Unlike most managers, Torre has had a surprisingly upbeat attitude this spring. "I don't get here at 6:45 every morning anymore; now I get here at 6:55," he says with a laugh. "I can't help it. For me to be anything other than enthusiastic and positive would be cheating the kids who are here. I can't walk around with a chip on my shoulder. Yes, it is uncomfortable. But my concern for the kids keeps me focused."
He worries that many of the young players now in camp, primarily those from the Cardinals' Double A and Class A levels, will be caught in a squeeze of their own: St. Louis general manager Walt Jocketty has strongly advised them to serve as replacement players if asked, while the union has said they will be regarded as scabs if they do. Torre doesn't know what advice to give them. He also worries about the damage the strike has done to the game in the eyes of the fans. But one person he is not worried about is himself.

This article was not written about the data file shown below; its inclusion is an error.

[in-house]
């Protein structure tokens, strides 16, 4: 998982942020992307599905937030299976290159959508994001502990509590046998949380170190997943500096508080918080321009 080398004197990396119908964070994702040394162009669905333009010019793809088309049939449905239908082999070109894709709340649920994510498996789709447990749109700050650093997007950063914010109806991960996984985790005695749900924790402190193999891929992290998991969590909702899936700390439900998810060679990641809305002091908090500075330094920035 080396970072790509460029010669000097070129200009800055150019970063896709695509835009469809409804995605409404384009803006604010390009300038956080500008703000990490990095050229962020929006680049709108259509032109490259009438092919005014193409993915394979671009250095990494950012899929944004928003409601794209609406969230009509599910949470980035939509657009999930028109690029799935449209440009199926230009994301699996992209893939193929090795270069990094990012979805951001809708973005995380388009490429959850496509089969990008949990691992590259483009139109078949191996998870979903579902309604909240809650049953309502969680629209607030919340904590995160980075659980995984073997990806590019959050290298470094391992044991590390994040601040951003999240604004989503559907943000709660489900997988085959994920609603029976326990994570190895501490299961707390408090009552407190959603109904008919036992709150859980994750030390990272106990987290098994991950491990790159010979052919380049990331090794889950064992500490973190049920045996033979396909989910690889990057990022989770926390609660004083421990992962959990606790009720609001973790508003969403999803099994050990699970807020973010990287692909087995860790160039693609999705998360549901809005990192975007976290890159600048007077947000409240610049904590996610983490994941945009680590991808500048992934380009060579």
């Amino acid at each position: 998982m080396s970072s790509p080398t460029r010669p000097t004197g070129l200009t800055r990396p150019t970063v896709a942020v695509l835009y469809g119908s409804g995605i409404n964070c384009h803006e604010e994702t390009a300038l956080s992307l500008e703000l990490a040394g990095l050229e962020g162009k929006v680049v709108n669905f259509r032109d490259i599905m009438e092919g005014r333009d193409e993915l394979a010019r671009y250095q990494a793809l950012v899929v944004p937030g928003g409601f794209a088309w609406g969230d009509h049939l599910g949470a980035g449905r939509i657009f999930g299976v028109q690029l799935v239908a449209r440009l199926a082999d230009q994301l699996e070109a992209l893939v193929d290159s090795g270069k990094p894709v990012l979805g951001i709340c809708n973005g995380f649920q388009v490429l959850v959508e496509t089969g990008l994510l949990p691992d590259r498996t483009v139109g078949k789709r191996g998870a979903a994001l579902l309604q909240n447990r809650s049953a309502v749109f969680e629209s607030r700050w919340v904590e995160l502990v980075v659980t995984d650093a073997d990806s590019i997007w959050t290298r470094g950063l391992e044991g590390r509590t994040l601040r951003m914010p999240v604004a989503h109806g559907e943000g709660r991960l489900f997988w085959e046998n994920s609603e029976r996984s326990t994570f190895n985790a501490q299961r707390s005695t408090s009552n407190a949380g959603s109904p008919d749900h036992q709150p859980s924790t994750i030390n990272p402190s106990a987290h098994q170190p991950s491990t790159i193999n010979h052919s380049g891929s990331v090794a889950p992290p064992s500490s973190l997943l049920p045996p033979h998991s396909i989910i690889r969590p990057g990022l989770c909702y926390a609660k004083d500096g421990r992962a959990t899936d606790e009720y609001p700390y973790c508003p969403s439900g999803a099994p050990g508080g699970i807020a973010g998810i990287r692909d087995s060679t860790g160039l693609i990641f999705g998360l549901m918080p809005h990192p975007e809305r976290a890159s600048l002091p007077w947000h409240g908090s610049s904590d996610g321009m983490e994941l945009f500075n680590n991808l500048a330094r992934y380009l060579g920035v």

Last week, as Torre headed for his first meeting with the 111 players in camp, he waxed philosophical about the spot in which he and other managers now find themselves. "If you spent your whole life doing exactly what you wanted, it would get boring," he said. "Sometimes you're going to get that call: You have to go to the dentist."